"Remember that a 50-hour strike called by the separatist leaders doesn't end until later this evening after polling has ended."
The two-day strike has closed shops, schools and offices since Tuesday evening.
"Elections in Kashmir have always been a difficult process; the average Kashmiri voter is disenchanted with an electoral system which they feel is betraying their cause rather than actually working in their favour," Supri reported.
"The figures here are expected to be lower than average Indian voter turnout of 50 per cent."
A number of prominent separatist leaders have been placed under house arrest and Indian forces have imposed "strict restrictions" on people's movements.
"It is not that we are against the concept of elections, but what we are saying is let there be a resolution first," Mirwaiz Umar Farooq, chairman of the All Parties Hurriyat Conference, said.
"Elections cannot be a substitute to what they are demanding - their right to determination," he told Al Jazeera by telephone from house arrest in Srinagar.
"When it comes to Kashmir, you have more than 700,000 troops in Kashmir, no international observers are being allowed ... so we don't trust the system."
Despite the heavy security, police said separatists planted a bomb along a road in Srinagar which was later detected and defused.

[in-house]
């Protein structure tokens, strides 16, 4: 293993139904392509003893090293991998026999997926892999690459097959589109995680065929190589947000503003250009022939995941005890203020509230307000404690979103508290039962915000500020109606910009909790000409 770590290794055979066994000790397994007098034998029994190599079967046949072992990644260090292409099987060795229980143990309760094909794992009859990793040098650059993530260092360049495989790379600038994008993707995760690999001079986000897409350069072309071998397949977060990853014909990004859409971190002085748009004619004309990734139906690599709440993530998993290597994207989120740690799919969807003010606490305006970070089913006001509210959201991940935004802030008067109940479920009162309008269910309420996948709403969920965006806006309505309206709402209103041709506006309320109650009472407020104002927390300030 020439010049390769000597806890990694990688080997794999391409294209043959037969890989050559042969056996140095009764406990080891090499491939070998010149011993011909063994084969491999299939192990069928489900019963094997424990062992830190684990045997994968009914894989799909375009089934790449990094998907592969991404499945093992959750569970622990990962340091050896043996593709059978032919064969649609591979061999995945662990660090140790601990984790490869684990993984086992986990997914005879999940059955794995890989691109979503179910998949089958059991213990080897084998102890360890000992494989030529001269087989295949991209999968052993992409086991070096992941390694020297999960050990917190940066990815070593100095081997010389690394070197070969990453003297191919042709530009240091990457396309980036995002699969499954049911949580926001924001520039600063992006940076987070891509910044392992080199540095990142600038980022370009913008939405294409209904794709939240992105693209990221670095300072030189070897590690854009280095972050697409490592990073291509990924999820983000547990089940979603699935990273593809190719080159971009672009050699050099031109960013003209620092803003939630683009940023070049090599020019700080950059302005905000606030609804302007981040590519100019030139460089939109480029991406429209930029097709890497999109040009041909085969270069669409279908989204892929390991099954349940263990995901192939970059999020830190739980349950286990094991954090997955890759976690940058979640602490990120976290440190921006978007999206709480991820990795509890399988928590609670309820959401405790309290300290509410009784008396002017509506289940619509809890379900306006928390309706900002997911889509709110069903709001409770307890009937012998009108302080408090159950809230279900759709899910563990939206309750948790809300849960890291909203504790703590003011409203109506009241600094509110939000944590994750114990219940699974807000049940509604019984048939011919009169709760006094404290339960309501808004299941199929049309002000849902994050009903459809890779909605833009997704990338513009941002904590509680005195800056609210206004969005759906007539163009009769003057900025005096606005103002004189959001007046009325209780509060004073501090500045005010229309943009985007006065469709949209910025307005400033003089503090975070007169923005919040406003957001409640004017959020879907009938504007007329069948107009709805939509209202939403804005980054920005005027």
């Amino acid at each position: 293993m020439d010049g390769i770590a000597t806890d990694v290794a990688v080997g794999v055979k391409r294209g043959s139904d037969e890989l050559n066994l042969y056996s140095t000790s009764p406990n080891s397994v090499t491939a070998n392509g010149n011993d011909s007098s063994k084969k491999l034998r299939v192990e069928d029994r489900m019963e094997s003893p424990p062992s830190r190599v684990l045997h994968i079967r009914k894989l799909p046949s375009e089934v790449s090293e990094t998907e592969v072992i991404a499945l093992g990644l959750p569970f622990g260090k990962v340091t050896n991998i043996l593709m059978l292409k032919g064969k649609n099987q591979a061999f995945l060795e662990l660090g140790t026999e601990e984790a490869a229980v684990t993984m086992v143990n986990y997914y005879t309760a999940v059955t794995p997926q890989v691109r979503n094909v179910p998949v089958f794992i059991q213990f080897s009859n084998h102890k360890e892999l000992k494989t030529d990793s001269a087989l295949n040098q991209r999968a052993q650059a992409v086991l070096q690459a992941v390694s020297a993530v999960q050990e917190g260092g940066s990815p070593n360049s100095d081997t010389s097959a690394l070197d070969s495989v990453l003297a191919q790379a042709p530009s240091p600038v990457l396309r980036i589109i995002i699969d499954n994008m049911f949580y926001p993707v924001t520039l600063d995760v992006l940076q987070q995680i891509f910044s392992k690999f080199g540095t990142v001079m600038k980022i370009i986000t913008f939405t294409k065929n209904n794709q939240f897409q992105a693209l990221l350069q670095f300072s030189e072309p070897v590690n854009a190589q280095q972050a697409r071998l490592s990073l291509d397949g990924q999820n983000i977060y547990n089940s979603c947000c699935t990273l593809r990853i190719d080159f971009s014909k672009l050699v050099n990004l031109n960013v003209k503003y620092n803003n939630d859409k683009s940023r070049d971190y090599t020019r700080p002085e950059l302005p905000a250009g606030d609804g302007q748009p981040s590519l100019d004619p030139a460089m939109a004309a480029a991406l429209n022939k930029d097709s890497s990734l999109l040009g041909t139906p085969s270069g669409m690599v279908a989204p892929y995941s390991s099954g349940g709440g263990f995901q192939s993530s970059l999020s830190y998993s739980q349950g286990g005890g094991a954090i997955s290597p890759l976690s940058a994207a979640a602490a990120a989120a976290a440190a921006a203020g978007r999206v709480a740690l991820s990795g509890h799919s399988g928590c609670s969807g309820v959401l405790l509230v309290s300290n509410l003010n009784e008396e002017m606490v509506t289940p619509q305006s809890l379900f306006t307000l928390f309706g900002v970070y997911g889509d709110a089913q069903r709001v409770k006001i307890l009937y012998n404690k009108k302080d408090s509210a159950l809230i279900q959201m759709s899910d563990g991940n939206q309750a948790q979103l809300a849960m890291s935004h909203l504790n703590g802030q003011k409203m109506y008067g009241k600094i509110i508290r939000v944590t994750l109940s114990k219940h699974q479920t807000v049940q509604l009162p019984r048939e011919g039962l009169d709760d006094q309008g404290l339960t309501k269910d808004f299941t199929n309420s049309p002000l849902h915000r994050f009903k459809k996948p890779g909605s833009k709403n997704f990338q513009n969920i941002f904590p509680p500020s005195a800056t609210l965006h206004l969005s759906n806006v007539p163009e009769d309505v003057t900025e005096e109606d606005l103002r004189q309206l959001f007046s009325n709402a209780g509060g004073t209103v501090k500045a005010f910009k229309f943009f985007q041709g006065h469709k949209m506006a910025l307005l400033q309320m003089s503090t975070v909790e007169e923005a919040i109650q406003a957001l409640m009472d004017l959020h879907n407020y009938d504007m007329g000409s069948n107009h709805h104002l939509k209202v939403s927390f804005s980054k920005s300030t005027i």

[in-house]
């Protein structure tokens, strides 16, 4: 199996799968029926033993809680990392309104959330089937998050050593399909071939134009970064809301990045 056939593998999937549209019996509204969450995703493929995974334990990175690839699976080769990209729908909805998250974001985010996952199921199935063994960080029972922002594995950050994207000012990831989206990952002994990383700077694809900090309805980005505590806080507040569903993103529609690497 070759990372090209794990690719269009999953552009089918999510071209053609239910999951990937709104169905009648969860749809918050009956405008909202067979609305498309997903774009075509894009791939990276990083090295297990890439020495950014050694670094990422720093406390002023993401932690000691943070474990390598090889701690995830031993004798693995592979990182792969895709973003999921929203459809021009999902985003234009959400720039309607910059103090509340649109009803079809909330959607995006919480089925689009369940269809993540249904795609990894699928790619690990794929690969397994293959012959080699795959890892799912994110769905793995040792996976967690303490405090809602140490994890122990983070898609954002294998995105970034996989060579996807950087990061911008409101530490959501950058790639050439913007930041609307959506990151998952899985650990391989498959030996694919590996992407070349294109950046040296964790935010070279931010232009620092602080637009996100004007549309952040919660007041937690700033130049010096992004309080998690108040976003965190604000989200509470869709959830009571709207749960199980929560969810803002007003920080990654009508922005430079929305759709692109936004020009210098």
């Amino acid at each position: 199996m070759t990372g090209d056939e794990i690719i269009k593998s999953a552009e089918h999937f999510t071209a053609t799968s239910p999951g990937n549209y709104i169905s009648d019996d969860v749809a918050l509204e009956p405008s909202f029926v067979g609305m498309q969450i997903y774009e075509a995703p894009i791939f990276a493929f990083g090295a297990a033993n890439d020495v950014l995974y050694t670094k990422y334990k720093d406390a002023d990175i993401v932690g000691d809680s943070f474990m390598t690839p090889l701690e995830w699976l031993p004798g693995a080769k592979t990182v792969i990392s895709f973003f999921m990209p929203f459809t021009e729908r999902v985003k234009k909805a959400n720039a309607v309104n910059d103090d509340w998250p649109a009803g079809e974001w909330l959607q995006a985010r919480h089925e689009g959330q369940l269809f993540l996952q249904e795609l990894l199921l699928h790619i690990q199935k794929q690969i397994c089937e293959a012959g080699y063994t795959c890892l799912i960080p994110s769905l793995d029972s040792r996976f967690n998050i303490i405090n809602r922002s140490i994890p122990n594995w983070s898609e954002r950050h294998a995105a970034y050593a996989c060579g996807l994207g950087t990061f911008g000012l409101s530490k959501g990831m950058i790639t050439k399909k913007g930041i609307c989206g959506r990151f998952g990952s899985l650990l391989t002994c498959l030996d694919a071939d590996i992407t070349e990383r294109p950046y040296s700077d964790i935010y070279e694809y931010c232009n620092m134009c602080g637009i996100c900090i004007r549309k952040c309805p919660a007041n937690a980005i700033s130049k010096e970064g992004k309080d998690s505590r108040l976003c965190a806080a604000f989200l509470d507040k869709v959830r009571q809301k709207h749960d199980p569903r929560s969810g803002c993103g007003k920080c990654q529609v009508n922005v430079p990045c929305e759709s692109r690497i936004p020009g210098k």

The armed struggle against Indian rule in Kashmir has left 47,000 people dead since 1989.
Elsewhere, a series of contests in other states could have a significant impact on the final result, with many observers predicting that a handful of seats could separate the ruling Congress party and its main rival, the Bharatiya Janata Party (BJP).
In West Bengal, Congress hopes to gain the upper hand over the BJP by taking some seats from the Communist Party of India (Marxist), which is facing a possible backlash from farmers angry over a policy of seizing land for industry.
The state's communist government tried to set up industrial complexes in Singur and Nandigram, but the efforts failed after angry demonstrations.
"I think the results in West Bengal in this round of the poll are crucial for the Congress if they want to form government at the centre," Sabyasachi Basu Roy Chowdhury, a political analyst from the Calcutta Research Group, said.
Congress has joined with the state's main opposition Trinamool Congress party (TMC) to fight the ruling Communist Party of India (Marxist).
The ruling party is also expected to do well in federally administered New Delhi and the desert state of Rajasthan, which the BJP swept in the 2004 elections but lost at state level to Congress in elections last year.
Neither Congress nor the BJP party are seen as likely to secure an absolute majority after the votes are counted and another coalition government is expected to emerge.
Congress's Rahul Gandhi signalled on Thursday that the party was open to sharing power with its former left-wing coalition partners.
"The field is open to post-poll alliances," he said, stressing common ground on income distribution, health and education.
The communists quit the coalition last year over a civilian nuclear deal signed with the United States.
Almost 95 million of India's 700 million registered voters are eligible to take part on Thursday.
The final round in the five-phase election will take place on May 13, with results expected on May 16. According to the constitution, a new parliament has to be in place by June 2.